This course (in French) could be part of the activities planned for the event Sciences Night (“La Nuit de la science”), of the Department of Culture and Sport of the City of Geneva, and organised by the Museum of the History of Science.
Developed as it is, this course is aimed at young teenage girls and boys who wish to learn enough basic astronomy so as to be able to recognise the main celestial objects visible to the naked eye. However, the course could be easily adaptable to an older audience. At the end of the course the learners will have acquired the practical bases for organising an observation evening. They will also have the opportunity to fill in an observation logbook (“Journal de bord”) to collect data relating to these observations.
The course consists of 6 modules that include several different activities:
- The cardinal points
- The planets of the solar system
- The constellations
- The planisphere (or sky chart)
- The International Space Station
- Preparing observations
During the lessons, learners are also encouraged to participate in production activities (writing short texts on different topics), or carry out practical tasks (building a compass, cutting out and assembling a sky chart). Learners are also led to search elsewhere (on the web, in an encyclopaedia, by asking questions to their friends and family) in order to learn how to search for information independently. The logbook is made available to the learners at the end of the course. This choice is due to the desire to give learners the opportunity (and not the obligation) to fill their observation journal on a voluntary basis.
No prerequisites are necessary for this course, except curiosity and the desire to learn how to observe the sky and a certain ease with the computer. At the end of the sequence they will have acquired simple theoretical knowledge and practical skills for observation with the naked eye.
The instructor/teacher, imagined to be an expert in the field involved in the organisation of the event, has a peripheral but important role. He or she is not very involved in the sequence but can give feedback on the writing activities and answers to learners’ open-ended questions.
In order to visualise the demo, you should enroll in the course using the following login credentials:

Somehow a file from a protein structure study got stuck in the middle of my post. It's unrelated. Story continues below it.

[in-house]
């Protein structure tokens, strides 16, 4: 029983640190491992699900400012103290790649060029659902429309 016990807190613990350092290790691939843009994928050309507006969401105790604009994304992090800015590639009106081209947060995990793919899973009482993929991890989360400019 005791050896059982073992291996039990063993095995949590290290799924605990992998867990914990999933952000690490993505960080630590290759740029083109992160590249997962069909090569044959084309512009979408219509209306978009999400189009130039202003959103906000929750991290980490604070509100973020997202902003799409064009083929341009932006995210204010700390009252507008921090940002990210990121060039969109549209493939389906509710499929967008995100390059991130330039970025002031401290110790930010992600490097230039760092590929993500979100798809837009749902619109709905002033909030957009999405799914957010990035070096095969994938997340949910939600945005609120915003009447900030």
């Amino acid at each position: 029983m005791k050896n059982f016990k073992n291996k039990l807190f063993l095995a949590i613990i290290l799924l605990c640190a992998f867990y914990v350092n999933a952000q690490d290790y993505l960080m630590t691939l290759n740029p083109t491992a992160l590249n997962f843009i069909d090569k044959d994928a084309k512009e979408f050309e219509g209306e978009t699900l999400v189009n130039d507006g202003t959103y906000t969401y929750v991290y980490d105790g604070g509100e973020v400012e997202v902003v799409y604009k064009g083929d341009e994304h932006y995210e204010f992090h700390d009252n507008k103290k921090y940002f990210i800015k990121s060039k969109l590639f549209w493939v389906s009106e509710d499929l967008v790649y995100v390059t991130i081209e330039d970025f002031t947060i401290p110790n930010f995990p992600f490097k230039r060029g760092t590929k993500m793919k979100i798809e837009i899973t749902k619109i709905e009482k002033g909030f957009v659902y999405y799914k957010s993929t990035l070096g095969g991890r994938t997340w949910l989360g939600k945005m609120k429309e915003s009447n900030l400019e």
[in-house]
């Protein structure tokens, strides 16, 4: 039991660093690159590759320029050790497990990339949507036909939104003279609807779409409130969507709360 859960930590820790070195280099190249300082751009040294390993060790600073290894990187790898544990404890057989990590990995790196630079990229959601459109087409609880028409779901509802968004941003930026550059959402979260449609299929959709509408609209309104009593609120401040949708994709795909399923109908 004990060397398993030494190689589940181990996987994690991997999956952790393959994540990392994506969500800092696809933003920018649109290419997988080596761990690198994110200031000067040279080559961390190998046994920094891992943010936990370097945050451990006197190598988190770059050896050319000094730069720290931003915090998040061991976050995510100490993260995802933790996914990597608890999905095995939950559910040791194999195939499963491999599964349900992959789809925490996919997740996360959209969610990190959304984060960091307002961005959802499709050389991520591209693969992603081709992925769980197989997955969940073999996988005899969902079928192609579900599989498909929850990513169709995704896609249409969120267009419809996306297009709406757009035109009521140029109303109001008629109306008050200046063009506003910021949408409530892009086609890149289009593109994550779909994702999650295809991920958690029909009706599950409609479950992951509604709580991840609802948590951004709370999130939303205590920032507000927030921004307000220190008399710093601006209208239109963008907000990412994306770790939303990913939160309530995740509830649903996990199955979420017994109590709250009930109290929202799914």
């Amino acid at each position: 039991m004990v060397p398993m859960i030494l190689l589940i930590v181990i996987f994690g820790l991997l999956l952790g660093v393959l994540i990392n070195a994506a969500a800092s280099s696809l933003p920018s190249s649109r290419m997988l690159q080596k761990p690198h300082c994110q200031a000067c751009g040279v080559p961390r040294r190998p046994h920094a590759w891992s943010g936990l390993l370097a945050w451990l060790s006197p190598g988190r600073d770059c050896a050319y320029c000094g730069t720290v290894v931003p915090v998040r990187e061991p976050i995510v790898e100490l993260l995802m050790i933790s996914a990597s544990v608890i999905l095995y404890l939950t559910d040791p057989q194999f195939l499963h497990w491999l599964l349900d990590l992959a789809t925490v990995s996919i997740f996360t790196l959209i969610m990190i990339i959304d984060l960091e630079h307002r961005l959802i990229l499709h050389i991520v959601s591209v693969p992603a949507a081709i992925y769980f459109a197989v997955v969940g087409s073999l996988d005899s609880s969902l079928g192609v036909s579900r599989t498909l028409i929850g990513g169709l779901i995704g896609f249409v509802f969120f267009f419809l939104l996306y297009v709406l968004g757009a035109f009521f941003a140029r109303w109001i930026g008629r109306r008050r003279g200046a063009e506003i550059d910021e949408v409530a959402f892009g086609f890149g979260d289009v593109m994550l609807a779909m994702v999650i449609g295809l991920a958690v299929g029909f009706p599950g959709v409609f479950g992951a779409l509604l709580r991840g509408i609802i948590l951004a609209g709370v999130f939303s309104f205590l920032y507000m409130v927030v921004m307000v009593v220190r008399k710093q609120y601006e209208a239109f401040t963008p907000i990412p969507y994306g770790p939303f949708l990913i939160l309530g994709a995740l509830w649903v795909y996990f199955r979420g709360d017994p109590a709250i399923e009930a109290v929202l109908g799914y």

- Username: Student
- Password: AstronomieFacileStudent
My initial idea was to involve learners in group activities, such as collaborative writing, forum discussions, etc. The original pedagogical approach was based on the socio-constructivist theory of learning*, according to which individual knowledge relies on a social co-construction. Unfortunately, to be able to share this demo course on my website, I had to make some adjustments to my original idea and remove the collaborative activities. The original learning design, made with CompendiumLD, is detailed in the image below (a link to the full size version is available below on this page).
Even with this significant shift from collective to individual learning, this course involves all the cognitive domains of Bloom Taxonomy : Knowledge, Comprehension, Application, Analysis, Synthesis, and Evaluation.
I used the Tutor LMS plugin for WordPress to simulate the learning environment, show learning progression and track the results.
I used some cool graphics from Freepik, developed some of the modules in Articulate Rise, and then embedded them into WordPress using the Insert or Embed e-Learning Content into WordPress Plugin by e-learning freaks.
For the content development, since I have a Bachelor’s degree in Astronomy and some knowledge in observational astronomy, the conceptual development of the sequence was rather easy. As for the themes to include and the sequence of the lessons, I was inspired by this great astronomy course: AstroJuniors, organised by the French Astronomy Association and available online, free of charge.
* Keep an eye on the Learning theories series on my blog, I’ll soon write an article about socio-constructivism. In the meantime you can have a look at this article on the Open Educational Resources of UCD Teaching and Learning, University College Dublin
Sources, references and links
Other than speaking for my personal experience, all the references and resources that I used to create the project are listed here:
- Astrojunior course, by the French Astronomy Association
- The Heavens Above website for thw ISS observation
- The ISS image (Free for commercial use ) was downloaded on Pixabay. (Image credit : WikiImages from Pixabay)
- The planets pictures were downloaded from the NASA website
- The original Learning Design made with CompendiumLD.